At 8 A. M., the signal to weigh anchor was given. At 11, progress was arrested, near the south point, by a storm; and the fleet again lay at anchor till next morning, when, at 10 A. M., the order was given to move forward, and the gunboats led the way through the narrow passage known as Roanoke Inlet, into Croatan Sound, driving 7 Rebel gunboats before them. At noon, our gunboats were under fire of the chief Rebel battery on the Island, known as Fort Bartow, when the Rebel gunboats halted and added their fire to that of the fort. A line of piles driven across the channel was evidently expected to obstruct our advance, but proved inadequate. Soon, our soldiercrowded transports were seen swarming through the Inlet, and preparations were made for landing at Ashby's Harbor, two miles below the fort, which had now been set on fire by our shells. The flames were soon checked, however, and the cannonade on both sides continued; while the Rebel gunboats, which had retreated up the Sound, again appeared and engaged our fleet, till the Curlew, their flag-ship, was struck by a 100-pound shell from the Southfield, and soon enveloped in flames. The firing was continued on both sides till night, without serious loss in men on either. The Rebel barracks in the rear of the fort were destroyed by fire, and their remaining gunboats compelled to withdraw from the contest. All our transports had passed through the Inlet and anchored by 4 P. M., when debarkation commenced under the fire of our gunboats; and 7,500 men were ashore, and most of them in bivouac, before 11 P. M.

The Rebel forces in that region were commanded by Brig.-Gen. Henry A. Wise,6 whose head quarters were at Nag's Head, across Roanoke Sound, and whose forces numbered from 3,000 to 4,000; but hardly 1,000 of them were on the Island prior to the approach of our fleet, when reenforcemnents were hurried over, raising the number of its defenders to about 3,000. Col. Shaw, 8th North Carolina, was in immediate command. Fort Bartow, otherwise [75] Pork Point battery, was a substantial earthwork, strengthened by abatis and a moat, and mounting 10 guns; battery Huger, on Weir's Point, farther north, had likewise 10 guns; battery Blanchard, midway, but 4. The swampy nature of the approaches, covered with thickets of shrubs and buses, was counted on to bar access to Fort Bartow, save by a causeway road completely commanded by its fire.

After crouching through a rainy night, some of them in miry bogs, our soldiers were formed and led on at an early hour of the morning.7 A large portion of the Rebel force was deployed as skirmishers, and contested our floundering advance through the bog with spirit and effect until near 10 A. M., when our leading regiments were close under the fire of the fort. They had by this time found it impossible to obey the orders which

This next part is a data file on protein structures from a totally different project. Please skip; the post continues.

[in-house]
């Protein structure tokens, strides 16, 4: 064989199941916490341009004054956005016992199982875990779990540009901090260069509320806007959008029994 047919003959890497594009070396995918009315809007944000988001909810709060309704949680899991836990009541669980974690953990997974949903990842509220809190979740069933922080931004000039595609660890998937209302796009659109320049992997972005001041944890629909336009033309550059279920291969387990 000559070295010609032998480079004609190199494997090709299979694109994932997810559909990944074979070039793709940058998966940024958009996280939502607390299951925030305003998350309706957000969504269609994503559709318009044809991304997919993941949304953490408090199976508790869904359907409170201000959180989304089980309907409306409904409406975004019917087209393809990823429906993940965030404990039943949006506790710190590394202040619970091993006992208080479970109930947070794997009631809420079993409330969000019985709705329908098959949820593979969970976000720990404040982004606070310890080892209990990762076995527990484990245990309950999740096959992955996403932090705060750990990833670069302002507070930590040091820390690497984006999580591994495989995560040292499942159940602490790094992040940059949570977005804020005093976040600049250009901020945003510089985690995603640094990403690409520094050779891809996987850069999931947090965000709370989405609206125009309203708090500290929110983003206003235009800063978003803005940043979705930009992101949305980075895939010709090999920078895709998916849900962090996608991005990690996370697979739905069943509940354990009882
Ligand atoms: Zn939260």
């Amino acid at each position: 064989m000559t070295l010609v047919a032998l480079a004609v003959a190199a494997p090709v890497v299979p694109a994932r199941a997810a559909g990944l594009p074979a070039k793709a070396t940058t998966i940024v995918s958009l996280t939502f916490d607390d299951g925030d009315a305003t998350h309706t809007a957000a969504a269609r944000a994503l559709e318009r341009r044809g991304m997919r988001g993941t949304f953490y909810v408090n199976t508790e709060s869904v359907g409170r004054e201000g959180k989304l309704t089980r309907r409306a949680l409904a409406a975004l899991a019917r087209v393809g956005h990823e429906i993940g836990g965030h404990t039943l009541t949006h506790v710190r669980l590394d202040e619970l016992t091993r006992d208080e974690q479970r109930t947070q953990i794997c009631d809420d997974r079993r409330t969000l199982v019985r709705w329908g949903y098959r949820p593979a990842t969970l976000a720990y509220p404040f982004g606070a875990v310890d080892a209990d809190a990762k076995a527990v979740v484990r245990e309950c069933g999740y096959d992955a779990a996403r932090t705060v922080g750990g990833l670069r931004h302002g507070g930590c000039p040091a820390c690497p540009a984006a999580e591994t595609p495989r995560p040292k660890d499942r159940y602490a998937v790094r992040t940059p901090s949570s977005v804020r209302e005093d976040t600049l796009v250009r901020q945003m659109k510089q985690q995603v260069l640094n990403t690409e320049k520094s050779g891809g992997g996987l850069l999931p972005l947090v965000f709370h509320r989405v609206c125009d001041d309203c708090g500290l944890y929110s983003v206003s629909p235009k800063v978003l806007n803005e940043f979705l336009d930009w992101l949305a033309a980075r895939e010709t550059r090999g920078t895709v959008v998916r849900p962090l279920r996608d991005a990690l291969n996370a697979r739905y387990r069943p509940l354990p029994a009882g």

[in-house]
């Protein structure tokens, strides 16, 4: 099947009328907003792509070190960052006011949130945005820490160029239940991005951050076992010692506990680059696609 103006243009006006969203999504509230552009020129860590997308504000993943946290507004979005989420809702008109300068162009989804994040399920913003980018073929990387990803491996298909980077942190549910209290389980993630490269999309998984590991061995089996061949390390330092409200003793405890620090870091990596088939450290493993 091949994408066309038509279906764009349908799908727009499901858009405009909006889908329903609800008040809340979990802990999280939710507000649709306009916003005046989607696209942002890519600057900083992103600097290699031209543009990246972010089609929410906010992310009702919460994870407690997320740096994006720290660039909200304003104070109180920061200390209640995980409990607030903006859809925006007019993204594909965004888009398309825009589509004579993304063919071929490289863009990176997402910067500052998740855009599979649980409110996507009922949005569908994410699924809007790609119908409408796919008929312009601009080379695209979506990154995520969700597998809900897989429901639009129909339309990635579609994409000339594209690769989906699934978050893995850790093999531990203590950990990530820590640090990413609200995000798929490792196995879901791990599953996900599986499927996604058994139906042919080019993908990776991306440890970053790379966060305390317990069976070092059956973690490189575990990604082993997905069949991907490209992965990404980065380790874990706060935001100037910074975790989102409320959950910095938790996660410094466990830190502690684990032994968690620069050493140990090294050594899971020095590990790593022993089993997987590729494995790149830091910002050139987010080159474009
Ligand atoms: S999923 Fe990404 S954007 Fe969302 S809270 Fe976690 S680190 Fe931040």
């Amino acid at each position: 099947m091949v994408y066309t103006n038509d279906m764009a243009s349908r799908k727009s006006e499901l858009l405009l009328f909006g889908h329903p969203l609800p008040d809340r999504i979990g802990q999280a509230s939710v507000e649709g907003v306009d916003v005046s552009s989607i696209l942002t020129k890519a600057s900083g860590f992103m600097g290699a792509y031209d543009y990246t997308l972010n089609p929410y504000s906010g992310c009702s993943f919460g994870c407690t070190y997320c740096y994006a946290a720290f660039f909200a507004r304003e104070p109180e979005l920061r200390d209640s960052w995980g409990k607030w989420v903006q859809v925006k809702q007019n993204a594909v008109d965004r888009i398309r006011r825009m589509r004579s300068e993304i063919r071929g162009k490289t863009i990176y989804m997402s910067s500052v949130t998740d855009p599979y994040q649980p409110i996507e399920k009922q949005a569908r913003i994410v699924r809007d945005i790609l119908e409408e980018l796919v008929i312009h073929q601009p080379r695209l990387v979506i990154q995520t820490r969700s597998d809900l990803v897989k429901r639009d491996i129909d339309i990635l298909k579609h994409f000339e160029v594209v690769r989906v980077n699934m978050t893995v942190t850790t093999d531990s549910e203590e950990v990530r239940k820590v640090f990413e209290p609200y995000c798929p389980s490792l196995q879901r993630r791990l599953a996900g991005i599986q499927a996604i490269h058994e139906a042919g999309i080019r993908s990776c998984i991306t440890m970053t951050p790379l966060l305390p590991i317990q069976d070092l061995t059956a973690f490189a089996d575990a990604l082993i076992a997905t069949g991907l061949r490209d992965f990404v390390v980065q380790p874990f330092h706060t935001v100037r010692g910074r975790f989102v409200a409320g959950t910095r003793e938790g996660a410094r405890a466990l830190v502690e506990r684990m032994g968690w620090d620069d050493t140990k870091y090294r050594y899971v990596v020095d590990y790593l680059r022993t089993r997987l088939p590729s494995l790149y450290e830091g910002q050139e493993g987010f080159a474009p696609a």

Roanoke Island.

[76] directed them to flank the enemy on either side of the swamp — the abatis proving at most places impassable; and it was resolved to charge over the causeway directly in front. This was done by the 9th New York (Zouaves), Col. Rush C. Hawkins, the 51st, Col. Edward Ferrero, the 23d Massachusetts, Col. John Kurtz, and 21st, Lt.-Col. A. C. Maggi. The 25th and 27th Massachusetts, and 10th Connecticut, Col. Russell, were honorably distinguished in the attack. Col. R. was killed; as was Lt.-Col. Viguier de Monteuil, 53d New York, who was serving as a volunteer with Hawkins's Zouaves. Lying down to receive a fire of grape from the Rebel batteries, part of the 51st New York, with Hawkins's Zouaves and the 21st Massachusetts, instantly rose and rushed over the Rebel breast-works, chasing out their defenders and following them in their retreat; securing, by their impetuosity, the capture of the larger number, as no time was given for their escape from the Island. Their loss in killed and wounded was but 55; but among the former were Capt. O. J. Wise, son of the General, and other valuable officers; while their loss in prisoners was not far from 2,700, including Cols. Shaw and Jordan, Lt.-Cols. Fowle and Price, Majors Hill, Yates, and Williamson. Our loss in the bombardment and assault was about 50 killed and 250 wounded. All the cannon, small arms, munitions, provisions, etc., on the Island, were among the spoils of victory.

Com. Rowan, with 14 gunboats, was dispatched next evening up Albemarle Sound and Pasquotank river in pursuit of the Rebel gunboats. He found them, 7 in number, at Elizabeth City; where, after a smart fight, they were set on fire by their crews and abandoned. One of them was captured, the others destroyed. Tile city itself was likewise set on fire, and in good part destroyed. Four of the gunboats were sent thence to Edenton, on the west end of Albemarle Sound, where eight cannon and a schooner were destroyed, and two schooners, with 4,000 bushels of corn, captured.